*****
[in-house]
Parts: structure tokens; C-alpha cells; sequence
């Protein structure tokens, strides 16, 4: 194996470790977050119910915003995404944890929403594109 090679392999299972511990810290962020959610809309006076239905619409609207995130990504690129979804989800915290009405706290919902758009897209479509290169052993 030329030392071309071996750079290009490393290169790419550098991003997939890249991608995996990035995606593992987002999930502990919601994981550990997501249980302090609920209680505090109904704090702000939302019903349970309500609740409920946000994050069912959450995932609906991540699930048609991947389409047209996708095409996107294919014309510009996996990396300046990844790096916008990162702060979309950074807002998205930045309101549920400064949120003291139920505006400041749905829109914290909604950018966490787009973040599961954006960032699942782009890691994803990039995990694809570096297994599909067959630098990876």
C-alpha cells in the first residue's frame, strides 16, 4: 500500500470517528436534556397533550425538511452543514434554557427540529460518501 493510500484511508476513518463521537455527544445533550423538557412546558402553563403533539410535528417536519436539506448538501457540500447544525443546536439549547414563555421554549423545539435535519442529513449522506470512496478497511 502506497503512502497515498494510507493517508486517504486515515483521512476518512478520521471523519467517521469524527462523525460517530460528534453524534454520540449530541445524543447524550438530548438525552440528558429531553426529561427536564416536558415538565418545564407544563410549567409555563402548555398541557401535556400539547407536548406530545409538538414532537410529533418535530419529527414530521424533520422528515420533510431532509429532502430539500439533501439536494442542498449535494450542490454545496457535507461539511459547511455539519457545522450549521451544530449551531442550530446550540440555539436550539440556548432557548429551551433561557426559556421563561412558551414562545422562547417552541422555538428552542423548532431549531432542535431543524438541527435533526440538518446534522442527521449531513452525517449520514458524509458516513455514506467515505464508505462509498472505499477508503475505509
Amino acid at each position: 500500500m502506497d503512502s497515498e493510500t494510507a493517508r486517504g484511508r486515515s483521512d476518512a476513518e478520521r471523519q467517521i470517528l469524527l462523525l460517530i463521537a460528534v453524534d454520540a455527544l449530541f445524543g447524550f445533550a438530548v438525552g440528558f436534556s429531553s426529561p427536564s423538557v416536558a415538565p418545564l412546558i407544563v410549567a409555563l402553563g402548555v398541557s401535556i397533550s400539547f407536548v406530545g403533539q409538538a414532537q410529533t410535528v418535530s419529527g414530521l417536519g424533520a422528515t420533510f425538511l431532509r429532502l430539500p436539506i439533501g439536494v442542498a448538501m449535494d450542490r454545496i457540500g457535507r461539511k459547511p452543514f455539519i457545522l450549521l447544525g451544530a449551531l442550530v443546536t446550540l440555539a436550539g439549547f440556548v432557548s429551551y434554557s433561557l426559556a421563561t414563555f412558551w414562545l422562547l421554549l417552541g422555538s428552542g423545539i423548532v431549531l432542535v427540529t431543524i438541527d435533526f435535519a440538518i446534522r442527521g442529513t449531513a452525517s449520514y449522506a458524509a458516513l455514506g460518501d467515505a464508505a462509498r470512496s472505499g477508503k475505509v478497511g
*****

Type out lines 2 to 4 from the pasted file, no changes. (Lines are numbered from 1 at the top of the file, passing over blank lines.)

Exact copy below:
Parts: structure tokens; C-alpha cells; sequence
């Protein structure tokens, strides 16, 4: 194996470790977050119910915003995404944890929403594109 090679392999299972511990810290962020959610809309006076239905619409609207995130990504690129979804989800915290009405706290919902758009897209479509290169052993 030329030392071309071996750079290009490393290169790419550098991003997939890249991608995996990035995606593992987002999930502990919601994981550990997501249980302090609920209680505090109904704090702000939302019903349970309500609740409920946000994050069912959450995932609906991540699930048609991947389409047209996708095409996107294919014309510009996996990396300046990844790096916008990162702060979309950074807002998205930045309101549920400064949120003291139920505006400041749905829109914290909604950018966490787009973040599961954006960032699942782009890691994803990039995990694809570096297994599909067959630098990876």
C-alpha cells in the first residue's frame, strides 16, 4: 500500500470517528436534556397533550425538511452543514434554557427540529460518501 493510500484511508476513518463521537455527544445533550423538557412546558402553563403533539410535528417536519436539506448538501457540500447544525443546536439549547414563555421554549423545539435535519442529513449522506470512496478497511 502506497503512502497515498494510507493517508486517504486515515483521512476518512478520521471523519467517521469524527462523525460517530460528534453524534454520540449530541445524543447524550438530548438525552440528558429531553426529561427536564416536558415538565418545564407544563410549567409555563402548555398541557401535556400539547407536548406530545409538538414532537410529533418535530419529527414530521424533520422528515420533510431532509429532502430539500439533501439536494442542498449535494450542490454545496457535507461539511459547511455539519457545522450549521451544530449551531442550530446550540440555539436550539440556548432557548429551551433561557426559556421563561412558551414562545422562547417552541422555538428552542423548532431549531432542535431543524438541527435533526440538518446534522442527521449531513452525517449520514458524509458516513455514506467515505464508505462509498472505499477508503475505509